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Recession leaving a trail of insecure employees

The worst of the recession may be over, but its impact on the workforce and employment looks to be deep and long-lasting, according to the results of new research from global professional services company Towers Watson.

The Global Workforce Study a survey of employee attitudes and workplace trends confirms that the recession has fundamentally altered the way employees view their work and leaders, while significantly accelerating changes to the basic social contract that underpins employment in the UK.

In stark contrast to earlier Global Workforce Studies, the 2010 results which covered 20,000 employees from private sector organisations across 22 countries demonstrate employees have dramatically lowered career expectations. Advancement now takes a back seat to a desire for workplace security and stability.

Some 62% said they are willing to put a great deal of effort beyond what is normally expected to help their organisation be successful and only 12% are actively looking for another job. However, only 39% believe their senior leaders are trustworthy and 30% believe their organisations did not treat their employees fairly in the last 12 months.

It is unsurprising that people are motivated to ensure that they and their employers get through difficult economic times successfully, said Nick Tatchell, a senior consultant at Towers Watson. But our survey highlights the disconnect between what people expect from their employers and what employers believe they can reasonably offer.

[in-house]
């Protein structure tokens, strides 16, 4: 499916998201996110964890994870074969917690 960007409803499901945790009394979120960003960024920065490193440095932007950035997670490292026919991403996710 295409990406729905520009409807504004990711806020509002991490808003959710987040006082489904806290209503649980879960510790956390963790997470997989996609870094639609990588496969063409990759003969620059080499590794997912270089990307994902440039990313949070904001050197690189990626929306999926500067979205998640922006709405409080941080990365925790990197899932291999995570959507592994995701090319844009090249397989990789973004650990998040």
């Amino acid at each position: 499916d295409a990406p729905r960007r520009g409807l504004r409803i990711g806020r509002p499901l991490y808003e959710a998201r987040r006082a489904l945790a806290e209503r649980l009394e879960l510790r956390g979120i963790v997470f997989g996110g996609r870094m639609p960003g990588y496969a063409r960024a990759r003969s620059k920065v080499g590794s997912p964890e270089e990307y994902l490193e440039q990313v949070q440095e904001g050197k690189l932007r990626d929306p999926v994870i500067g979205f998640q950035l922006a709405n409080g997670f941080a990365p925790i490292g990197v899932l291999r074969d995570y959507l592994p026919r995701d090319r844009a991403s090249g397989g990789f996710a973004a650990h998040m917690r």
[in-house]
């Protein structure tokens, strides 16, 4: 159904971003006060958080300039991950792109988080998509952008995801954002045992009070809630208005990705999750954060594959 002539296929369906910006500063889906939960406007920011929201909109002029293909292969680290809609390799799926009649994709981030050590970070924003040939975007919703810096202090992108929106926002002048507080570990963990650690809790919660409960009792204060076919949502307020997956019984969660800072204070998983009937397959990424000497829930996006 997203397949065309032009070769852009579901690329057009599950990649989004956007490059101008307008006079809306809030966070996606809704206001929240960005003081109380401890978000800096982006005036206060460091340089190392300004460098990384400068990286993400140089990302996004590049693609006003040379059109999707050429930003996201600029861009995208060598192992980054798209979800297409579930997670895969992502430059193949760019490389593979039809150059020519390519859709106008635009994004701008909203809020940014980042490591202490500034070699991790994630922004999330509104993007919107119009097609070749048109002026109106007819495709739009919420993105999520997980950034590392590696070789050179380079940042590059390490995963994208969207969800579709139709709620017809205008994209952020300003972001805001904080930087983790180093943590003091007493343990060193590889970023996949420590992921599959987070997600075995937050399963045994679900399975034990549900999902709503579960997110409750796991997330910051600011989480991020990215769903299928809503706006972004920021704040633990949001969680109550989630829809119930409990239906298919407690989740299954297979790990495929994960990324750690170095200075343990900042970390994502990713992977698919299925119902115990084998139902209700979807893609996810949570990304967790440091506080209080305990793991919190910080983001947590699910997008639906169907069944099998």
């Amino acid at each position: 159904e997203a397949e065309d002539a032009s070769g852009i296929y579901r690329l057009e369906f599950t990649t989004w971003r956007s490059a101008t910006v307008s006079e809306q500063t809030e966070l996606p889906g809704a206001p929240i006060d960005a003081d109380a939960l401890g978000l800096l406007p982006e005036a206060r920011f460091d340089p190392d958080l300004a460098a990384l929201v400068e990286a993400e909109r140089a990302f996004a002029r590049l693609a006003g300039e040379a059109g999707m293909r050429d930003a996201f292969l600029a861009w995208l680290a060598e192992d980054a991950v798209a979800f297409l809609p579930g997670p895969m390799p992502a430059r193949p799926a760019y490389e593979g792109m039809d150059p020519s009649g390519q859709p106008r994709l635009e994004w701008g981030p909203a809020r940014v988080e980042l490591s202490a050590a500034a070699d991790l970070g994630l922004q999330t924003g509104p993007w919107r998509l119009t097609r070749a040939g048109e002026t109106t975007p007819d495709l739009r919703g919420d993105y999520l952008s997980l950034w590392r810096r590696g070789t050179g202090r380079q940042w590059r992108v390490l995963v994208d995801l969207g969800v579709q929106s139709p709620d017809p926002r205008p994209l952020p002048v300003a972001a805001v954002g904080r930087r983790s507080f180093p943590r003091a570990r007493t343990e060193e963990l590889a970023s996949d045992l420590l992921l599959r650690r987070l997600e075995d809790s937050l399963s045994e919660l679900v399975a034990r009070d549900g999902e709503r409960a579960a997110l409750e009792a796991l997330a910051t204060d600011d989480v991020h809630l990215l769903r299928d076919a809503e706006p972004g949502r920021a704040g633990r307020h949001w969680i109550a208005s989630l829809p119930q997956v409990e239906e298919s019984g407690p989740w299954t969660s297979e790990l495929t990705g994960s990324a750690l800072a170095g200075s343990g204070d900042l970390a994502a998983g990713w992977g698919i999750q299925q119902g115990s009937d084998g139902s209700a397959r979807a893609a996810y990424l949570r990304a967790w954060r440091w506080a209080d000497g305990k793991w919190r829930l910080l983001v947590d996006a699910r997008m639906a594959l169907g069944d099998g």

Cost, risk and responsibility for employees financial security, wellbeing and career development has shifted further to the individual. The Towers Watson survey shows that on a rational level most employees understand this change but they do not feel fully equipped to deal with it.

Cost cutting measures during the recession have had a painful impact on many employees, reminding them they are now increasingly on their own for everything from career planning to financial security, said Nick Tatchell. These results are a reflection of a changing social contract and the related realignment of priorities, expectations and actions.

According to Towers Watson, the results may at the same time represent the final nail in the coffin of the free agent concept hyped as a new approach to work just a decade ago. Eight out of ten employees want to settle into a job, with roughly half saying they want to work for a single company their entire career and the rest wanting to work for no more than three companies.

Employees have become surprisingly traditional in the deal that they want from their employer, with an emphasis placed on security and desire for a stable career with a small number of organisations, said Nick Tatchell. However, other aspects of the current deal have emerged unscathed through the downturn. For instance, two-thirds of employees are comfortable with pay being driven by their personal performance.